Articles | Volume 21, issue 10
26 Oct 2017
Research article | 26 Oct 2017
Inferring soil salinity in a drip irrigation system from multi-configuration EMI measurements using adaptive Markov chain Monte Carlo
Khan Zaib Jadoon et al.
No articles found.
M. G. Ziliani, M. U. Altaf, B. Aragon, R. Houborg, T. E. Franz, Y. Lu, J. Sheffield, I. Hoteit, and M. F. McCabe
Int. Arch. Photogramm. Remote Sens. Spatial Inf. Sci., XLIII-B3-2022, 1045–1052,
Cosimo Brogi, Johan A. Huisman, Lutz Weihermüller, Michael Herbst, and Harry Vereecken
SOIL, 7, 125–143,Short summary
There is a need in agriculture for detailed soil maps that carry quantitative information. Geophysics-based soil maps have the potential to deliver such products, but their added value has not been fully investigated yet. In this study, we compare the use of a geophysics-based soil map with the use of two commonly available maps as input for crop growth simulations. The geophysics-based product results in better simulations, with improvements that depend on precipitation, soil, and crop type.
Oliver Miguel López Valencia, Kasper Johansen, Bruno José Luis Aragón Solorio, Ting Li, Rasmus Houborg, Yoann Malbeteau, Samer AlMashharawi, Muhammad Umer Altaf, Essam Mohammed Fallatah, Hari Prasad Dasari, Ibrahim Hoteit, and Matthew Francis McCabe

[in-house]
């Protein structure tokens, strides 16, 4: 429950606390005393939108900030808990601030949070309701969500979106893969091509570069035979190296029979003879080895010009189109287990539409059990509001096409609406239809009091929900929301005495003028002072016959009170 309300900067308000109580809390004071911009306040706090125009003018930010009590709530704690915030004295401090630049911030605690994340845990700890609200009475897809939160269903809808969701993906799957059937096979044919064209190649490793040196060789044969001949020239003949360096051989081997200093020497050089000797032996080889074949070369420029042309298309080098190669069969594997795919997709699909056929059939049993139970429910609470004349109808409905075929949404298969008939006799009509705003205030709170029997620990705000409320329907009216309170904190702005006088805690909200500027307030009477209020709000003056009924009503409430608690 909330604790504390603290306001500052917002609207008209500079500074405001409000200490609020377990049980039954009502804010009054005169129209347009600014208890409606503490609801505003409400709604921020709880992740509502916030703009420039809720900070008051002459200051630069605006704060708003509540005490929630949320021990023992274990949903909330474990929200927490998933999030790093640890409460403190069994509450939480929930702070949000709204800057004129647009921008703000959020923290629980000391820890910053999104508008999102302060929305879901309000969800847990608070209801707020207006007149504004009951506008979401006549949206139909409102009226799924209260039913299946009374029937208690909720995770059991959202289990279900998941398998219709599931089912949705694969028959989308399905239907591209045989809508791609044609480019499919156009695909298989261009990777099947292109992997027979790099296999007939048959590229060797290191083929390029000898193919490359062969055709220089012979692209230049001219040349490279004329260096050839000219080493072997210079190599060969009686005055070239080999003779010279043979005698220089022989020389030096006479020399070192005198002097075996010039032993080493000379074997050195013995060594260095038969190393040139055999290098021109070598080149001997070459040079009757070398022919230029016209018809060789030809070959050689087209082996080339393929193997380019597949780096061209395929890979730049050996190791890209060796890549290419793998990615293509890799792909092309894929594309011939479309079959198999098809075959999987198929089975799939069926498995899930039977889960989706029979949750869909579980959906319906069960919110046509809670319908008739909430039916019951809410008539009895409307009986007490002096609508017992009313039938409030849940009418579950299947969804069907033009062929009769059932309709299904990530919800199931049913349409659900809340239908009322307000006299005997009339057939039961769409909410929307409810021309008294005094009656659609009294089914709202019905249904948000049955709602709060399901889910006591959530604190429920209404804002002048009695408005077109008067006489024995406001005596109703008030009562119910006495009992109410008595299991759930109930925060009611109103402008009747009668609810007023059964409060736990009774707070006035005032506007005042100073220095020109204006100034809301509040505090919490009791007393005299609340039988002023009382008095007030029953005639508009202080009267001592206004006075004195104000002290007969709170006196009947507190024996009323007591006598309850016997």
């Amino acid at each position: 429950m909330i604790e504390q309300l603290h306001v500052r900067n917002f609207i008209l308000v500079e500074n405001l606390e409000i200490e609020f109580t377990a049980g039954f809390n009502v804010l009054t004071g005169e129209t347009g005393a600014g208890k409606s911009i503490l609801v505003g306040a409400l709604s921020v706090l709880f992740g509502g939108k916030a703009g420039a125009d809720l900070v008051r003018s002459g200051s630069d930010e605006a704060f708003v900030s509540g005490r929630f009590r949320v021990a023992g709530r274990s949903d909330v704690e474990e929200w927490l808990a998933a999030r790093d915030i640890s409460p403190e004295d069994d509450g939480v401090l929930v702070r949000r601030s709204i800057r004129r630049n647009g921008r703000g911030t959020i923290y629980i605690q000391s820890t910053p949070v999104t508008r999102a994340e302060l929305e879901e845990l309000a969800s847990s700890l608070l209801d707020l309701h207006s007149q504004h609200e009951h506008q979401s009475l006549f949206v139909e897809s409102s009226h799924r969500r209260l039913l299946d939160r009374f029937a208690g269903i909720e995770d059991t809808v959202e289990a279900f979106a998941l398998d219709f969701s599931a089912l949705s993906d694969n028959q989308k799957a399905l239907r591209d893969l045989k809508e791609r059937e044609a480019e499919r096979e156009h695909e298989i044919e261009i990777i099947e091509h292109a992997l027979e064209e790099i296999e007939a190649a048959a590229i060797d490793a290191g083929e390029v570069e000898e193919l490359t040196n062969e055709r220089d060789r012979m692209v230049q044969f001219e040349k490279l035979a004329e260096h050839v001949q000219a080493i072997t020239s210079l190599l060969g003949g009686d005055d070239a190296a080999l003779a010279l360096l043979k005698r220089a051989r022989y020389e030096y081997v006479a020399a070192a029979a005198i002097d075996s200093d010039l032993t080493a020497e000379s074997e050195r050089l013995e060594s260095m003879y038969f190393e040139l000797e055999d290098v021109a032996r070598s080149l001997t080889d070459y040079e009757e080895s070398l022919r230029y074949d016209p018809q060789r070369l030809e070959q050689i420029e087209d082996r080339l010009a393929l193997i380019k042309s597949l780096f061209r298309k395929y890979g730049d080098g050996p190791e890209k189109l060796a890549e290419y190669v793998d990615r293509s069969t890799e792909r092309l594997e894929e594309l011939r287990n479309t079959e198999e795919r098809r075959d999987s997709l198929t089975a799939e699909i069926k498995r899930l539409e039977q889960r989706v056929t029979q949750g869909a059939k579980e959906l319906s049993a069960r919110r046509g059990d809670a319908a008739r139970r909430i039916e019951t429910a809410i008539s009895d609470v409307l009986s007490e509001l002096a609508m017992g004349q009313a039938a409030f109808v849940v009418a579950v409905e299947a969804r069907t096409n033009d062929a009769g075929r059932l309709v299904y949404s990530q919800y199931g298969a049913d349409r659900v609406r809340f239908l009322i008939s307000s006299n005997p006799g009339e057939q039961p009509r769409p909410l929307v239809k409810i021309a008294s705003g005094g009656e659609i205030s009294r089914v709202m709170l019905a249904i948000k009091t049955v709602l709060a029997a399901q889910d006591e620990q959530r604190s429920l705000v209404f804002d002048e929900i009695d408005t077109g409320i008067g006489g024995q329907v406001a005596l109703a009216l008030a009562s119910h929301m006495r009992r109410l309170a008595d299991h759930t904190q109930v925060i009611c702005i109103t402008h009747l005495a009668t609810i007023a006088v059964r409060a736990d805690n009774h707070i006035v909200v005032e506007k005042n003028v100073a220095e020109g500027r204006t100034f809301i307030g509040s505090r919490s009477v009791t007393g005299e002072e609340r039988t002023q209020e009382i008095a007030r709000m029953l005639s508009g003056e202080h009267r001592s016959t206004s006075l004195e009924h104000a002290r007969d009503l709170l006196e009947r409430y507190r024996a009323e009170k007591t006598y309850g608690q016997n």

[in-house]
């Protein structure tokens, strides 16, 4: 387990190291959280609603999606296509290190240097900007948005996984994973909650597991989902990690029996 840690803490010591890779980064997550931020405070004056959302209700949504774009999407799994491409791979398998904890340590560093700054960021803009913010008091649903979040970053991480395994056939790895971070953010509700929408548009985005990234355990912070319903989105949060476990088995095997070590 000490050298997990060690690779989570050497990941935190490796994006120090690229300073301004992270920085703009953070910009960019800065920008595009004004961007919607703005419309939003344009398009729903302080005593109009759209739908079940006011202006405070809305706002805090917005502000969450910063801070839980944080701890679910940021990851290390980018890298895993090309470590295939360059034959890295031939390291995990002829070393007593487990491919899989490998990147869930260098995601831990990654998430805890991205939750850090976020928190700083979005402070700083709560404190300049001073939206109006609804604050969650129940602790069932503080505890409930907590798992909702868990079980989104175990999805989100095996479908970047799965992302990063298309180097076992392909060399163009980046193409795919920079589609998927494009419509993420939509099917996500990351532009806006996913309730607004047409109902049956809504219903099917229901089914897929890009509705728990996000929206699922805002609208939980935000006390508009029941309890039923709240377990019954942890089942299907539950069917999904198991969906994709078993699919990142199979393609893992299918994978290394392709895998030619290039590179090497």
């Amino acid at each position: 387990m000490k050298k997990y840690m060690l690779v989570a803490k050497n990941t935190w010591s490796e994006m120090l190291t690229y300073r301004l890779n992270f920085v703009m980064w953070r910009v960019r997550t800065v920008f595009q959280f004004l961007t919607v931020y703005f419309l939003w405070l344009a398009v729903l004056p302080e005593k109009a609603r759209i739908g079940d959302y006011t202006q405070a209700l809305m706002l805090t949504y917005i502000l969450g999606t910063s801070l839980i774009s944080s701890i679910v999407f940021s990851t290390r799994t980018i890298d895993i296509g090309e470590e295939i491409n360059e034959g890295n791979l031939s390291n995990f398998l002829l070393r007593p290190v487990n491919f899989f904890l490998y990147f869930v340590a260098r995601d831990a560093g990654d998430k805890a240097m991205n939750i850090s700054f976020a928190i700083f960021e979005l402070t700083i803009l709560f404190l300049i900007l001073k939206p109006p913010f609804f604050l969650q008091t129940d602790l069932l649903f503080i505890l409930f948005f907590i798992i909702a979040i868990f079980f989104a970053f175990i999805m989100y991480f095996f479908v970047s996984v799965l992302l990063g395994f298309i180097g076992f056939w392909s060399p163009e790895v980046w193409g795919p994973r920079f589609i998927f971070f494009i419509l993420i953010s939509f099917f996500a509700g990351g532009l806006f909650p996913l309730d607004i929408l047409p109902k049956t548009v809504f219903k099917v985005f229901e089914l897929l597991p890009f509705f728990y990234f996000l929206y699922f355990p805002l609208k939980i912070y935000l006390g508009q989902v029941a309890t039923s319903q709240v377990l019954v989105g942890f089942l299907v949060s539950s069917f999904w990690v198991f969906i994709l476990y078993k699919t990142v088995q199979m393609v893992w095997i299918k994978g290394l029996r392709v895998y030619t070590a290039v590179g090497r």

Hydrol. Earth Syst. Sci., 24, 5251–5277,Short summary
The agricultural sector in Saudi Arabia has expanded rapidly over the last few decades, supported by non-renewable groundwater abstraction. This study describes a novel data–model fusion approach to compile national-scale groundwater abstractions and demonstrates its use over 5000 individual center-pivot fields. This method will allow both farmers and water management agencies to make informed water accounting decisions across multiple spatial and temporal scales.
Rui Sun, Aneesh C. Subramanian, Arthur J. Miller, Matthew R. Mazloff, Ibrahim Hoteit, and Bruce D. Cornuelle
Geosci. Model Dev., 12, 4221–4244,Short summary
A new regional coupled ocean–atmosphere model, SKRIPS, is developed and presented. The oceanic component is the MITgcm and the atmospheric component is the WRF model. The coupler is implemented using ESMF according to NUOPC protocols. SKRIPS is demonstrated by simulating a series of extreme heat events occurring in the Red Sea region. We show that SKRIPS is capable of performing coupled ocean–atmosphere simulations. In addition, the scalability test shows SKRIPS is computationally efficient.
K. Johansen, M. J. L. Morton, Y. Malbeteau, B. Aragon, S. Al-Mashharawi, M. Ziliani, Y. Angel, G. Fiene, S. Negrao, M. A. A. Mousa, M. A. Tester, and M. F. McCabe
Int. Arch. Photogramm. Remote Sens. Spatial Inf. Sci., XLII-2-W13, 407–411,
Hugo Cruz-Jiménez, Guotu Li, Paul Martin Mai, Ibrahim Hoteit, and Omar M. Knio
Geosci. Model Dev., 11, 3071–3088,Short summary
One of the most important challenges seismologists and earthquake engineers face is reliably estimating ground motion in an area prone to large damaging earthquakes. This study aimed at better understanding the relationship between characteristics of geological faults (e.g., hypocenter location, rupture size/location, etc.) and resulting ground motion, via statistical analysis of a rupture simulation model. This study provides important insight on ground-motion responses to geological faults.